Over 14 years I’ve had the pleasure of literally thousands of conversations* with consultants, facilitators, trainers and coaches, at every stage of their journey and every size from solo to multi-national. It’s been interesting to see patterns emerge; specific questions and problems raised from the spectrum.

We go through a fascinating evolution of four phases as consultants:

Phase 1: Splashing around

In the early days, many of us are really just focused on getting things off the ground. 

The questions we’re looking to answer at this phase:

1.Where can I find clients?

2.How much should I charge?

It’s a “month to month” phase, where we take on pretty much any work that seems close to what we want to do (and in many cases, take what people are willing to pay). We’re selling time; wherever, and whenever we can. 

If you’ve been in phase 1, you likely remember that it’s not a great place to be. In many cases, there’s a fear/ignorance that holds people back to this level.  I don’t say that to be rude; it’s often simply that they haven’t been taught what it takes to move beyond. Chiefly:

-Have a unique point of view (people buy your expertise, not your time)

-Clarify your niche (being “anything to anyone” doesn’t help you differentiate)

-Have clear pricing and stick to it.

In my experience, there’s a 6 – 24 month lifespan at this stage; folks either shut it down and go find a job, or find their groove and move to phase 2.

Phase 2: Treading water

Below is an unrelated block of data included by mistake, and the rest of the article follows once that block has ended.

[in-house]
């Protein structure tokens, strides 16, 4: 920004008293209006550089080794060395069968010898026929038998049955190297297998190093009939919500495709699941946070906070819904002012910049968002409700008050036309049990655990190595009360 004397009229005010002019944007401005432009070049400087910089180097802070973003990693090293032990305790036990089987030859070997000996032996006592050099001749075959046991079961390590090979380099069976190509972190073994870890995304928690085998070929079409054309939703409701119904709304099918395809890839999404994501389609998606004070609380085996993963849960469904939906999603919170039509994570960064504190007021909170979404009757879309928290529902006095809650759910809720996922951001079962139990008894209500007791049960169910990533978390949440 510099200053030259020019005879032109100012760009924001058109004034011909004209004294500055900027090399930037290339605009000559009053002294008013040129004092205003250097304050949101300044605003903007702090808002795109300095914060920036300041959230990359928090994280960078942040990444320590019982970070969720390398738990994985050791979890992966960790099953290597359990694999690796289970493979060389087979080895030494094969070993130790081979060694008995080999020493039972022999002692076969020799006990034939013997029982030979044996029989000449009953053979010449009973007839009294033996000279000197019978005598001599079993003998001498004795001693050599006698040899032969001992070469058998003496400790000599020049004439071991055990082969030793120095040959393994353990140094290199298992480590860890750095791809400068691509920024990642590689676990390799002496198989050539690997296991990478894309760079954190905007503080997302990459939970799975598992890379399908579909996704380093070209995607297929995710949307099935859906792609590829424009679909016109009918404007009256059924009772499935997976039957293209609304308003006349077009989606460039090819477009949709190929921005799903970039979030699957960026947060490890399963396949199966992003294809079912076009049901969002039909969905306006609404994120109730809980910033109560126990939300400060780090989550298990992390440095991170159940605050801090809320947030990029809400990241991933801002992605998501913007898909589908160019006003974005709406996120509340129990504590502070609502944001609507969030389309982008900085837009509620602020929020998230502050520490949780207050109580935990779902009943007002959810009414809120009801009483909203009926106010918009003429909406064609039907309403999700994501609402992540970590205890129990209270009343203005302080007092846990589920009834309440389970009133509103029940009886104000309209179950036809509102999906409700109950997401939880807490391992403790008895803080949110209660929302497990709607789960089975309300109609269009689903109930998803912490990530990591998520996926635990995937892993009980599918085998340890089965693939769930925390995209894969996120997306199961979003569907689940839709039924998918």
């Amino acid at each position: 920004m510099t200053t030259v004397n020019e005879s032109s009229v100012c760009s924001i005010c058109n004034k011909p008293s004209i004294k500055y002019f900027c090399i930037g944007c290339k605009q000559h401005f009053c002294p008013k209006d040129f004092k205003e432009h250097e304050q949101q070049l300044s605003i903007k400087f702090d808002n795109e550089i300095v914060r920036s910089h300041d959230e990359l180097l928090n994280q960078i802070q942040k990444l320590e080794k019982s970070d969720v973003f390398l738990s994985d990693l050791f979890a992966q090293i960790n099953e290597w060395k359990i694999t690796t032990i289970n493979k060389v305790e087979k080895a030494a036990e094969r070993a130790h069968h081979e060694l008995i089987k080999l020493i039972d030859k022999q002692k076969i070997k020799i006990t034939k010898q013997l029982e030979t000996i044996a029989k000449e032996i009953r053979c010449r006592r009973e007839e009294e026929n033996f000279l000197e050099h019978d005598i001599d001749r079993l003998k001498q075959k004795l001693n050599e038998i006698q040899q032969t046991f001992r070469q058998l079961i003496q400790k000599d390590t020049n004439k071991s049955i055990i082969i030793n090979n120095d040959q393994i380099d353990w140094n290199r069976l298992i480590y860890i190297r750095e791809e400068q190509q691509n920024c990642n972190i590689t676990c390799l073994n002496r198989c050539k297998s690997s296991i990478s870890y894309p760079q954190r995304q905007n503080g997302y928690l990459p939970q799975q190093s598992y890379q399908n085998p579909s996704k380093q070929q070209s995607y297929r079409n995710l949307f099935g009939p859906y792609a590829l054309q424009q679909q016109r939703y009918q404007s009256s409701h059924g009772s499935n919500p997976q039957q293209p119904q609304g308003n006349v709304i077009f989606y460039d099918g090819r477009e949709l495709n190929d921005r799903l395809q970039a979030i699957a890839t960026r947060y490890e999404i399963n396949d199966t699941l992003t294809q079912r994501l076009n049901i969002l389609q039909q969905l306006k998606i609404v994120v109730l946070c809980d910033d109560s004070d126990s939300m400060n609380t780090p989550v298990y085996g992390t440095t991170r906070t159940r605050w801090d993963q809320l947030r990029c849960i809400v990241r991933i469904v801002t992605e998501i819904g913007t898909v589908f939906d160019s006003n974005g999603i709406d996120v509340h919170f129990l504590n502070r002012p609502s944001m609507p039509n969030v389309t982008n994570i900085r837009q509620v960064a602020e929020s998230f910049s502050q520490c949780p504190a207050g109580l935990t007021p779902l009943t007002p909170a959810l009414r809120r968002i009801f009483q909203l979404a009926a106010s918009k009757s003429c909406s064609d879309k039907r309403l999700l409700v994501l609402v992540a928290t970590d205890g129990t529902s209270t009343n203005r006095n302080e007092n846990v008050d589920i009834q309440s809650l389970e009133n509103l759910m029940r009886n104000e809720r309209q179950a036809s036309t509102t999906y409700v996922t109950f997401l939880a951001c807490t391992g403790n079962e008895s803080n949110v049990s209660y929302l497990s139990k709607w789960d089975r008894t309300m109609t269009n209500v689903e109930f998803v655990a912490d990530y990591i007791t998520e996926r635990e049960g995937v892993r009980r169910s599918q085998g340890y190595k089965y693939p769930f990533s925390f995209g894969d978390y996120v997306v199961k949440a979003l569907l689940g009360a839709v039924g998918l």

The beginning of the service-business cycle – market, pitch, win (yay!), deliver, repeat.  We’re building (and selling) competence.  We get more dialed in on our programs and pricing. Questions around consistency and scale start to pop up.

Common questions in phase 2:

1.How do I ensure consistent inbound leads?

2.What tools should I be using to streamline my business?

3.Should I be hiring some help?  Contractors?

This is the “quarter-by-quarter” phase; stable enough to breathe a little easier, and still hustling to make sure we make it through the year ok. 

We move beyond this phase by focusing on codifying what works:

-Build case studies + testimonials

-Publicly declare what you do, who you do it for and why (niche + value proposition)

-Publish your IP (books, webinars, speeches, etc.)

As we play here long enough, we start to – over time – build a bit of a reputation in the space, taking us to phase 3:

Phase 3: Swimming

Historically, this has been the goal with building a consulting practice.  Your brand is well known (in your sector/market) and you have a great book of case studies.  Your clients are buying your reputation as much as they’re buying your programs. Your calendar is full and you’re charging a premium. 

We’ve made it! (right?) We’re in the “year-by-year” phase, where we’re thinking about the bigger picture; what we’re building and where we’re going… which raises new questions. 

These are my favorite consultants to speak with.  Folks who – by every account – have a “successful” practice… and often have as many questions as those earlier in their journey.  But different questions.

Questions like:

1.How do I get my clients to see me as more than “edutainment”?

2.How do I get off the treadmill of trading time for dollars?

3.How do I scale my impact?

4.Am I actually building an asset or is this simply a great job?

The mindset shifts from “building a stable practice” to “maximizing impact and value creation”.

And we can move past the swimming phase.  It’s rarified air, but there’s a whole additional phase for those Consultants brave enough to push beyond the “good enough” of Swimming:

Phase 4: Surfing